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Paris Climate Talks Raise Issues Of Cultural Interaction Between Vulnerable Populations

Climate change threatens coastal communities across the world, such as the Gunayala islands off the northeast coast of Panama.
Jacob McCleland
Climate change threatens coastal communities across the world, such as the Gunayala islands off the northeast coast of Panama.

In Paris last week world leaders reached a groundbreaking climate deal to significantly limit carbon emissions in the coming years, with a goal of limiting the world’s rise in temperature to 1.5 degrees Celsius.

That cap was sought by island nations, and University of Oklahoma sociocultural anthropologist Noah Theriault told KGOU’s World Views the impact of global climate change is already being felt by people in the lowest-lying parts of the world who face rising sea levels, typhoons, and floods.

“I was just reading a piece in The New Yorker this morning by Amanda Little, who quotes a Bangladeshi military official, noting that about 4,000 people each day had to be relocated to urban slums during the recent monsoons because the coastal belt was so flooded,” Theriault said. “In countries like Bangladesh, tens of thousands, if not hundreds of thousands of people face displacement in the very near future.”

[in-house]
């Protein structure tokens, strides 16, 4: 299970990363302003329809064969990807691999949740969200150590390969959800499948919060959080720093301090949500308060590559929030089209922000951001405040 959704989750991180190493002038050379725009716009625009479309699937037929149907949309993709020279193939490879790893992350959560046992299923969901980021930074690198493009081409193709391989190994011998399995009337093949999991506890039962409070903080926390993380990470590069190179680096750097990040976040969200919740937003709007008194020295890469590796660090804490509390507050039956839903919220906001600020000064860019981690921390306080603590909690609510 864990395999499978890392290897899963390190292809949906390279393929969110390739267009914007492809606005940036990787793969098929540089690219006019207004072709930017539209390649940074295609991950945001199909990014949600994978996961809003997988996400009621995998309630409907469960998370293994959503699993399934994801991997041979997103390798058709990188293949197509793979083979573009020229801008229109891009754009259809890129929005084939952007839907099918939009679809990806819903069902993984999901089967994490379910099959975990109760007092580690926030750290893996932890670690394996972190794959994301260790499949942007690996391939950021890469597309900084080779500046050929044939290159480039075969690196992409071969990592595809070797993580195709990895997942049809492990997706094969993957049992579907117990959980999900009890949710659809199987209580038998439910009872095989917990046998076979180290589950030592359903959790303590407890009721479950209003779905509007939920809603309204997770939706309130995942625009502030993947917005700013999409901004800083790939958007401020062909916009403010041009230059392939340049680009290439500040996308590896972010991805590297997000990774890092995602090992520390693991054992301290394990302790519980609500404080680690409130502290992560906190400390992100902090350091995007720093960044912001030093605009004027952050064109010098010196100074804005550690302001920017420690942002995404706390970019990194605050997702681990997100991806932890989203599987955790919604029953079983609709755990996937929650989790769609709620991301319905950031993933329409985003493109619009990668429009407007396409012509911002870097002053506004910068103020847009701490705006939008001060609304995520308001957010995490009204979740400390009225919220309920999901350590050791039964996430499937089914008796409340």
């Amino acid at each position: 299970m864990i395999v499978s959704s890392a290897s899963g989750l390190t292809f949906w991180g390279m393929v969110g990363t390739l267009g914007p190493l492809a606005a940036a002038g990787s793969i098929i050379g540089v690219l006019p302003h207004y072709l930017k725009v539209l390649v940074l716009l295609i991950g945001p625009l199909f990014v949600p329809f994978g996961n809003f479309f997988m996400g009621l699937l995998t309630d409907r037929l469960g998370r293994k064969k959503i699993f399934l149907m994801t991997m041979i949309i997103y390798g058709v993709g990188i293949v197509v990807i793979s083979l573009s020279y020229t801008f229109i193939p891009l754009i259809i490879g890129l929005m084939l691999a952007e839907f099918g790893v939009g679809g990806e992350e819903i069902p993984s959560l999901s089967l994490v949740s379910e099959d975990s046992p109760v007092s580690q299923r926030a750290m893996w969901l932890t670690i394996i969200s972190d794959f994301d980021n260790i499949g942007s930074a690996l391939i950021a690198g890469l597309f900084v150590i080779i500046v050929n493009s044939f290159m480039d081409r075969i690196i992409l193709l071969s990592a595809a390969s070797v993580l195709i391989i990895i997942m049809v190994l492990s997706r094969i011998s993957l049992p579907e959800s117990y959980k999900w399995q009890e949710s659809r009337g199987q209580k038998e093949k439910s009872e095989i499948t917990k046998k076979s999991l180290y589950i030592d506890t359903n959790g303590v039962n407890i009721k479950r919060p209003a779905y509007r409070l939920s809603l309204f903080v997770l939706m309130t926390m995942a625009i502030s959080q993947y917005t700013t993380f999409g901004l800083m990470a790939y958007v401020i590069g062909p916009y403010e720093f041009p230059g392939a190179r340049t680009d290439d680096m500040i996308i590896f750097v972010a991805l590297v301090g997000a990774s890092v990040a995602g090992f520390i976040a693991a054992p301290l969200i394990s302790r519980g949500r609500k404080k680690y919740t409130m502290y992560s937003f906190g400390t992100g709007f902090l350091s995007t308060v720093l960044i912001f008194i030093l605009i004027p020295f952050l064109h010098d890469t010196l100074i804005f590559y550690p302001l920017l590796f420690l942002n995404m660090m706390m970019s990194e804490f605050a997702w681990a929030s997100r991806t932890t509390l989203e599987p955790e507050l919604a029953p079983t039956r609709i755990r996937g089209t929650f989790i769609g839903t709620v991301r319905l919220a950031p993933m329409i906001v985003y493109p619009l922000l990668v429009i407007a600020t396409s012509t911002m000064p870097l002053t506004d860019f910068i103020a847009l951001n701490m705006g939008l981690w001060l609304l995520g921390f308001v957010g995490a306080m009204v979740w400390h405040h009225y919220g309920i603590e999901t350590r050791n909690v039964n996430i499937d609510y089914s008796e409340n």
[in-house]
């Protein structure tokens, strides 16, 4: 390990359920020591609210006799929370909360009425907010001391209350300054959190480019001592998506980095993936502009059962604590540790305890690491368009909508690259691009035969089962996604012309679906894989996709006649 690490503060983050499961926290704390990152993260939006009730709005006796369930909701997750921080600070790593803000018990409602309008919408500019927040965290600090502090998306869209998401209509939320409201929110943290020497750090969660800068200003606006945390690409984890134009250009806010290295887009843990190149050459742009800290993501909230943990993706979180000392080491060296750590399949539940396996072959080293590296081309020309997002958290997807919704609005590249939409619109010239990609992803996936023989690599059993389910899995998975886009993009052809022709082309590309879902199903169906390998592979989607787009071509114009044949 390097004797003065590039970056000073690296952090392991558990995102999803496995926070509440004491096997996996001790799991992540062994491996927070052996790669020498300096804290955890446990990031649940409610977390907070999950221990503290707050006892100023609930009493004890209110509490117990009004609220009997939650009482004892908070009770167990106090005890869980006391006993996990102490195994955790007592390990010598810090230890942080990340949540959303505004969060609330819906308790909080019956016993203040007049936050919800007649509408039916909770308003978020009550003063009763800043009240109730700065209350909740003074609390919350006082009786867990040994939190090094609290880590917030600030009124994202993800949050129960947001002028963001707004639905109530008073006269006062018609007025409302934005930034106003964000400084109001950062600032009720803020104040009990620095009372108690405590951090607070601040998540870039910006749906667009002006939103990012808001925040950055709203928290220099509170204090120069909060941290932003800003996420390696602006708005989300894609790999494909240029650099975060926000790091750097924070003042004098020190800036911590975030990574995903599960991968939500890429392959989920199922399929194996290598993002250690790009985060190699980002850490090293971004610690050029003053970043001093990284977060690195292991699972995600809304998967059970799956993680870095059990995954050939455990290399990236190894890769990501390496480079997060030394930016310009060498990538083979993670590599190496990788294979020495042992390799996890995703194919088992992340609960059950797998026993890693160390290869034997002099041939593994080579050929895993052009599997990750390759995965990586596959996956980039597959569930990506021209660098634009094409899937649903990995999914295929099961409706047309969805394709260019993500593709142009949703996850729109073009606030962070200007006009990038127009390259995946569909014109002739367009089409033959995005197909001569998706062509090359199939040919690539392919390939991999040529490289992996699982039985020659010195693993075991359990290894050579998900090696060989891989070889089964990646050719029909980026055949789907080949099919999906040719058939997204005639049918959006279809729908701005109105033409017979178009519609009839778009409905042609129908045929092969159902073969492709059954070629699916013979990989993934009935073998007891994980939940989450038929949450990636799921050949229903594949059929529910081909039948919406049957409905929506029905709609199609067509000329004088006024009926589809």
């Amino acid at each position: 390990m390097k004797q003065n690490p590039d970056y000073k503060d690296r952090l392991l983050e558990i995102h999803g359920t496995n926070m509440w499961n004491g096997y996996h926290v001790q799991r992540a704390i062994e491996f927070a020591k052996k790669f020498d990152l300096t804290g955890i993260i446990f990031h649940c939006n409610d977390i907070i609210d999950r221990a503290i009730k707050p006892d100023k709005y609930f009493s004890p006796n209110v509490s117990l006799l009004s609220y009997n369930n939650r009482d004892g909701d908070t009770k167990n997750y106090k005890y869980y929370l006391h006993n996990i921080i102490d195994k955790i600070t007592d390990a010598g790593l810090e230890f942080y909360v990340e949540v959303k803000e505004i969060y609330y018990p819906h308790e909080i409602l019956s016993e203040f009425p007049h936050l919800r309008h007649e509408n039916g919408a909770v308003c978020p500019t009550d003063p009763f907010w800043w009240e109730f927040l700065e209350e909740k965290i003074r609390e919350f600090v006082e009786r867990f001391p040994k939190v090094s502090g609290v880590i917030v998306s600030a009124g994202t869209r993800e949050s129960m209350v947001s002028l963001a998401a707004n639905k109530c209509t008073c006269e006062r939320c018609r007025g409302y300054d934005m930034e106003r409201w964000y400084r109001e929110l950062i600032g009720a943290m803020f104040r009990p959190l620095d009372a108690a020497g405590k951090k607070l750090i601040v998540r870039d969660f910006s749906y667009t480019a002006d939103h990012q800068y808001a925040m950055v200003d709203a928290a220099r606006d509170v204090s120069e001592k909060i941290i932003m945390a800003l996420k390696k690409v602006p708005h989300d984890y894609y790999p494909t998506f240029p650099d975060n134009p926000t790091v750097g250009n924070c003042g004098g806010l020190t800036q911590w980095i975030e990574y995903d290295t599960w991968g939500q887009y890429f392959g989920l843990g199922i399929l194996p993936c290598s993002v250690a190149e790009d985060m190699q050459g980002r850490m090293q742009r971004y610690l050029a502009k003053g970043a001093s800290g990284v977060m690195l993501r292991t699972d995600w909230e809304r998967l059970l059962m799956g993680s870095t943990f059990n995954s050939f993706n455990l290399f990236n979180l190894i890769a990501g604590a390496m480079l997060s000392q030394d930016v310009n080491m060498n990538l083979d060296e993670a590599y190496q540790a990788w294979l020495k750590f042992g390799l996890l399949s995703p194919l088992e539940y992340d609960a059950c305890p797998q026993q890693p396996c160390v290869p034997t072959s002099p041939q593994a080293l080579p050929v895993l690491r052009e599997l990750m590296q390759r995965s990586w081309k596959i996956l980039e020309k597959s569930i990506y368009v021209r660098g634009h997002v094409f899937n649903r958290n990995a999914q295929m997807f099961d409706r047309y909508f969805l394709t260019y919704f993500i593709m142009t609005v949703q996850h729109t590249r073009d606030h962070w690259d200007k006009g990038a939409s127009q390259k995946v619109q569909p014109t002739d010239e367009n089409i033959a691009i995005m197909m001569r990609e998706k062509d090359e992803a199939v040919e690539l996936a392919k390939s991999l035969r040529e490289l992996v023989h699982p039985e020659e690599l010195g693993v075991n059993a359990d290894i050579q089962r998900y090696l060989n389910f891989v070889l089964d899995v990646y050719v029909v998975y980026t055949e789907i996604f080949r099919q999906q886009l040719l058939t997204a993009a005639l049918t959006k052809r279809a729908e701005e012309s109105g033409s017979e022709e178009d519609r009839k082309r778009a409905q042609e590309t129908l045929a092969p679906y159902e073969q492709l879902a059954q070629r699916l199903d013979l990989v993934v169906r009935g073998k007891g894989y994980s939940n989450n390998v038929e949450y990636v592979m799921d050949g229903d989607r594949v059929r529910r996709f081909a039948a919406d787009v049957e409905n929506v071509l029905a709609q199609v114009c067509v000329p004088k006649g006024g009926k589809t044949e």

But the agreement won’t be fully implemented until 2025, which leaves a lot of uncertainty for people in vulnerable nations. Theriault says this displacement can be significant, due to a loss of cultural heritage as people are put into new, usually urban situations.

“Perhaps a cultural loss of meaning, of the attachment to a place, and then a material loss – the loss of their livelihood,” Theriault said. “Most of what we're dealing with now is crisis management rather than actual well-planned and executed adaptation.”

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Brian Hardzinski is from Flower Mound, Texas and a graduate of the University of Oklahoma. He began his career at KGOU as a student intern, joining KGOU full time in 2009 as Operations and Public Service Announcement Director. He began regularly hosting Morning Edition in 2014, and became the station's first Digital News Editor in 2015-16. Brian’s work at KGOU has been honored by Public Radio News Directors Incorporated (PRNDI), the Oklahoma Association of Broadcasters, the Oklahoma Associated Press Broadcasters, and local and regional chapters of the Society of Professional Journalists. Brian enjoys competing in triathlons, distance running, playing tennis, and entertaining his rambunctious Boston Terrier, Bucky.
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